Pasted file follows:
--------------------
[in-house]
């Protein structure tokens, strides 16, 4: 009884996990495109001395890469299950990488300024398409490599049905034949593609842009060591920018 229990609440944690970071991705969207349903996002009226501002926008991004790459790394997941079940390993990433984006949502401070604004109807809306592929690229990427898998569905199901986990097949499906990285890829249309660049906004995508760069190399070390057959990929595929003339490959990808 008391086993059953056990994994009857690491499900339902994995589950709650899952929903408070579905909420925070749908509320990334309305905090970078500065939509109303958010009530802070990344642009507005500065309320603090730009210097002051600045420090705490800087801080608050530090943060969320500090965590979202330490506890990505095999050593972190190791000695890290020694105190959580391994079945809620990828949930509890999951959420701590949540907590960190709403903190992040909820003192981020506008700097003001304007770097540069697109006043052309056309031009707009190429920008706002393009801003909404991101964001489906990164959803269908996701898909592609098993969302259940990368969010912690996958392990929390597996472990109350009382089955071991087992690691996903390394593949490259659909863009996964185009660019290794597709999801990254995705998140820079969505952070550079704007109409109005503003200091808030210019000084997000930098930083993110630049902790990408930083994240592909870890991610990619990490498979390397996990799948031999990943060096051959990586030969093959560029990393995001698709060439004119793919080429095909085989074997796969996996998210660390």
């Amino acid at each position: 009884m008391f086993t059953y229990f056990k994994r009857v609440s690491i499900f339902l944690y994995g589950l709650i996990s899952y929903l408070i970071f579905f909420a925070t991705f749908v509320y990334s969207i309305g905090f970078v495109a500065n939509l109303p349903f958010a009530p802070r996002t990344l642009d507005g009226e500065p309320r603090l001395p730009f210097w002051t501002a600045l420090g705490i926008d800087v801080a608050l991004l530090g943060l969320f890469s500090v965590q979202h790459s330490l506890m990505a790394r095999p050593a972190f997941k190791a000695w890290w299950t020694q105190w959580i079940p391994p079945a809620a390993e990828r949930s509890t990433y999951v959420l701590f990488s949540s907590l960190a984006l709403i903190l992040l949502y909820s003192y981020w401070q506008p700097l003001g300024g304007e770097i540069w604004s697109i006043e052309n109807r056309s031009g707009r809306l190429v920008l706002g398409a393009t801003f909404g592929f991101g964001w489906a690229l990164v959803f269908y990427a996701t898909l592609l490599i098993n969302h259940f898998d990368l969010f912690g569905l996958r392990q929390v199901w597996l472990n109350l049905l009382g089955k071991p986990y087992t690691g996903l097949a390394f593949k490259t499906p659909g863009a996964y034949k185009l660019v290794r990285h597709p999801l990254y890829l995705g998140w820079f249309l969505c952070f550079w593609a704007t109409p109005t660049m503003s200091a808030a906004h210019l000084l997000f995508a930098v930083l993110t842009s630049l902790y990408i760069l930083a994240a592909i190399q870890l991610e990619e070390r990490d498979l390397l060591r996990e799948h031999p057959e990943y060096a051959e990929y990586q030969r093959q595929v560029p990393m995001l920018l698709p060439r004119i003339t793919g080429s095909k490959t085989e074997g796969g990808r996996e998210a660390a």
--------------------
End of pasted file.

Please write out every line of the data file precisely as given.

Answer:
[in-house]
């Protein structure tokens, strides 16, 4: 009884996990495109001395890469299950990488300024398409490599049905034949593609842009060591920018 229990609440944690970071991705969207349903996002009226501002926008991004790459790394997941079940390993990433984006949502401070604004109807809306592929690229990427898998569905199901986990097949499906990285890829249309660049906004995508760069190399070390057959990929595929003339490959990808 008391086993059953056990994994009857690491499900339902994995589950709650899952929903408070579905909420925070749908509320990334309305905090970078500065939509109303958010009530802070990344642009507005500065309320603090730009210097002051600045420090705490800087801080608050530090943060969320500090965590979202330490506890990505095999050593972190190791000695890290020694105190959580391994079945809620990828949930509890999951959420701590949540907590960190709403903190992040909820003192981020506008700097003001304007770097540069697109006043052309056309031009707009190429920008706002393009801003909404991101964001489906990164959803269908996701898909592609098993969302259940990368969010912690996958392990929390597996472990109350009382089955071991087992690691996903390394593949490259659909863009996964185009660019290794597709999801990254995705998140820079969505952070550079704007109409109005503003200091808030210019000084997000930098930083993110630049902790990408930083994240592909870890991610990619990490498979390397996990799948031999990943060096051959990586030969093959560029990393995001698709060439004119793919080429095909085989074997796969996996998210660390």
């Amino acid at each position: 009884m008391f086993t059953y229990f056990k994994r009857v609440s690491i499900f339902l944690y994995g589950l709650i996990s899952y929903l408070i970071f579905f909420a925070t991705f749908v509320y990334s969207i309305g905090f970078v495109a500065n939509l109303p349903f958010a009530p802070r996002t990344l642009d507005g009226e500065p309320r603090l001395p730009f210097w002051t501002a600045l420090g705490i926008d800087v801080a608050l991004l530090g943060l969320f890469s500090v965590q979202h790459s330490l506890m990505a790394r095999p050593a972190f997941k190791a000695w890290w299950t020694q105190w959580i079940p391994p079945a809620a390993e990828r949930s509890t990433y999951v959420l701590f990488s949540s907590l960190a984006l709403i903190l992040l949502y909820s003192y981020w401070q506008p700097l003001g300024g304007e770097i540069w604004s697109i006043e052309n109807r056309s031009g707009r809306l190429v920008l706002g398409a393009t801003f909404g592929f991101g964001w489906a690229l990164v959803f269908y990427a996701t898909l592609l490599i098993n969302h259940f898998d990368l969010f912690g569905l996958r392990q929390v199901w597996l472990n109350l049905l009382g089955k071991p986990y087992t690691g996903l097949a390394f593949k490259t499906p659909g863009a996964y034949k185009l660019v290794r990285h597709p999801l990254y890829l995705g998140w820079f249309l969505c952070f550079w593609a704007t109409p109005t660049m503003s200091a808030a906004h210019l000084l997000f995508a930098v930083l993110t842009s630049l902790y990408i760069l930083a994240a592909i190399q870890l991610e990619e070390r990490d498979l390397l060591r996990e799948h031999p057959e990943y060096a051959e990929y990586q030969r093959q595929v560029p990393m995001l920018l698709p060439r004119i003339t793919g080429s095909k490959t085989e074997g796969g990808r996996e998210a660390a």